A story about communicating – or not – through puzzles.
Maybe this time she’ll notice. Each week I sit here, at this desk, compiling the crossword. Each week I fill it exclusively with clues and answers that state my feelings loud and clear. Each week I drop it into her in-tray. And each week she smiles – god, I love it when she smiles – tells me ‘another great crossword, Ernie!’, and off it goes to press with the rest of the paper.
She doesn’t seem to be getting it. I’ve been doing this for weeks now. Clues and answers about love and how I feel about her. ‘Another word for “obsession” beginning with I (11)’; ‘Hit song by James Blunt (5,9)’; ‘The saint of 14 February (9)’; ‘What Prince wanted along with your extra time (4)’.
And she loves crosswords. Every day she does the one in the Times during her lunch break. So it’s not as if she’s stupid. And she looks so beautiful, peering over those wire-framed glasses, red hair cascading down her shoulders, tapping her teeth with a biro while she thinks.
Maybe it’s me. Maybe she’s realised how I feel, but doesn’t like me like that. I am a fair bit older than her. And a fair bit balder and tubbier for that matter. But I’m sure she could see past that. We both love crosswords, The Archers, jazz. We’re the same. Ernie and Erica. Even our names are perfect together.
Or maybe she’s worried about hurting her boyfriend’s feelings. But they’ve only been seeing each other for a few weeks, and he really doesn’t seem right for her. His name is Ashton, for goodness sake. He likes football. Formula One. Surfing. Videogames. They’re hardly compatible, not like us. I mean, it’s right that she should be a bit worried. But sometimes you just have to get over that and do what’s best.
Perhaps I should just tell her, get everything out in the open. But I’ve never been good at talking about emotional stuff. I could write her a poem, but I’m no better at poetry either. I wrote a girl at school a Valentine’s sonnet once. It went ‘Roses are red, buttercups are yellow, I’ll always be your devoted fellow,’ and then she showed her friends and one of them recognised my handwriting, and then everyone at school called me ‘buttercup’ until the day I left. Even the headmaster.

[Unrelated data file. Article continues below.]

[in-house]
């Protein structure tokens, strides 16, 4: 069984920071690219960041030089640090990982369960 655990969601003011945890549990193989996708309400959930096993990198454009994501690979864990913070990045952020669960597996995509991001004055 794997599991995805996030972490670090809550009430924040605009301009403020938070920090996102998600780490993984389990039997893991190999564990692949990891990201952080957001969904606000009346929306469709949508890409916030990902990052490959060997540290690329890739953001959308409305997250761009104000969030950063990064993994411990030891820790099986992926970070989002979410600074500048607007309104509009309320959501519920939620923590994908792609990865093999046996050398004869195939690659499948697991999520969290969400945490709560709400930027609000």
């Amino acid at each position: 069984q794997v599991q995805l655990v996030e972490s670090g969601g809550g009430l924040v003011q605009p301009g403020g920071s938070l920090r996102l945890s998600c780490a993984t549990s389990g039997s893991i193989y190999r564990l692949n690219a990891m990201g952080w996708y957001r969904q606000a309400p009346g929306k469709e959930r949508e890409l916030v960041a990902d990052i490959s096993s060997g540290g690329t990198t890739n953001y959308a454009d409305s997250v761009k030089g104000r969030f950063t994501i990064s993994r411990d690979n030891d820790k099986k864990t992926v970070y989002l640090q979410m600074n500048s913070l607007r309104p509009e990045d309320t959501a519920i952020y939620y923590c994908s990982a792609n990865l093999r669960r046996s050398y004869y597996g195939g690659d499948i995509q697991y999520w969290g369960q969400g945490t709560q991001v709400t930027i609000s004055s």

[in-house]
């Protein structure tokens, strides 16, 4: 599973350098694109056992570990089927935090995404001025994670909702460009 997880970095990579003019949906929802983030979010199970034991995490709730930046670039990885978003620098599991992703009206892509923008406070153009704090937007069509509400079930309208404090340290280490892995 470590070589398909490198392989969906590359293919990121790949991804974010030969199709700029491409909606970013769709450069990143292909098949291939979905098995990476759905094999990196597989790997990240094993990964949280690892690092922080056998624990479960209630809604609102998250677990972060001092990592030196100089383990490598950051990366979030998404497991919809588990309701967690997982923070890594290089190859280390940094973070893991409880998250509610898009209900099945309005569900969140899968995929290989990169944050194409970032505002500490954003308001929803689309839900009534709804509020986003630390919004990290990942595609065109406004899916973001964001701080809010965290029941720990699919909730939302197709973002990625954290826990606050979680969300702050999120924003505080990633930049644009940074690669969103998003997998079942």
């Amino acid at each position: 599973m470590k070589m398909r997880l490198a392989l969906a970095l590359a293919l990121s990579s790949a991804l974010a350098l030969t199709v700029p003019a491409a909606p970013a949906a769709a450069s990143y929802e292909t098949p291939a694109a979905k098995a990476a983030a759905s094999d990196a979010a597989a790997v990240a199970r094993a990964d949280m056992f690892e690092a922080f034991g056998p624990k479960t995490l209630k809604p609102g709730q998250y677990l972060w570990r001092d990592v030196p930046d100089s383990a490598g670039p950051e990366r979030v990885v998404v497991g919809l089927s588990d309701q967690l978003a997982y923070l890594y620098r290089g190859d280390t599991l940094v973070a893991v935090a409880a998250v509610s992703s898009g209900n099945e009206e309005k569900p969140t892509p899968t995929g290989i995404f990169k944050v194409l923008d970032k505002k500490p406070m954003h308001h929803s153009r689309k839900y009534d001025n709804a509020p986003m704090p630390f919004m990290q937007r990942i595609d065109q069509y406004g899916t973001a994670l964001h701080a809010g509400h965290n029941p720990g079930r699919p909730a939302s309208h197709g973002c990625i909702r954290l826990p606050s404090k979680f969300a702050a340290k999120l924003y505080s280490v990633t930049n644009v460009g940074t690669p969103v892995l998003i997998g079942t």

No, I’ll just have to hope this week is the week. ‘A union of love (8)’, ‘Shape beginning with ‘h’ that symbolises romance (5)’, ‘Dolly Parton song made famous by Whitney Houston (1,4,6,4,3)’. I’ll hand it in now and see what happens.
‘So everyone, I have an announcement to make,’ said Erica, standing up at her desk. The rest of the staff at the Courier swivelled on their chairs to look at her, except for Ernie who already was.
‘Myself and Ashton… are getting married!’
Mass applause echoed around the newsroom. No-one noticed Ernie turning purple, but then no-one at the Courier ever noticed Ernie full stop.
‘I know we’ve only been going out for a few weeks. But I think when it’s right, you know it’s right.’
Someone produced a bottle of champagne and glasses, and began handing out drinks. Somehow, Ernie was overlooked.
‘Oh, and one more thing – we’re moving to Australia! I’ve got a job on one of the papers in Melbourne, and Ashton’s going to work as a surfing instructor. We can’t wait!’
More cheers. Cries of ‘well done!’.
‘We’ll be moving in two months!’
Amid the celebrations, Ernie left the room. No-one saw him go.
Shortly afterwards, readers of the Courier noticed a shift in tone in the crossword. ‘Too many pills (8)’; ‘Used by a hangman (5)’; ‘sharp tool used for shaving or sometimes suicide (5,5)’; ‘The end of life (5)’. A few eyebrows were raised by the town’s puzzle enthusiasts, but they were soon distracted by the Sudoku on the opposite page.
And then, soon after that, Ernie stopped coming to work. But it was a while before anyone noticed.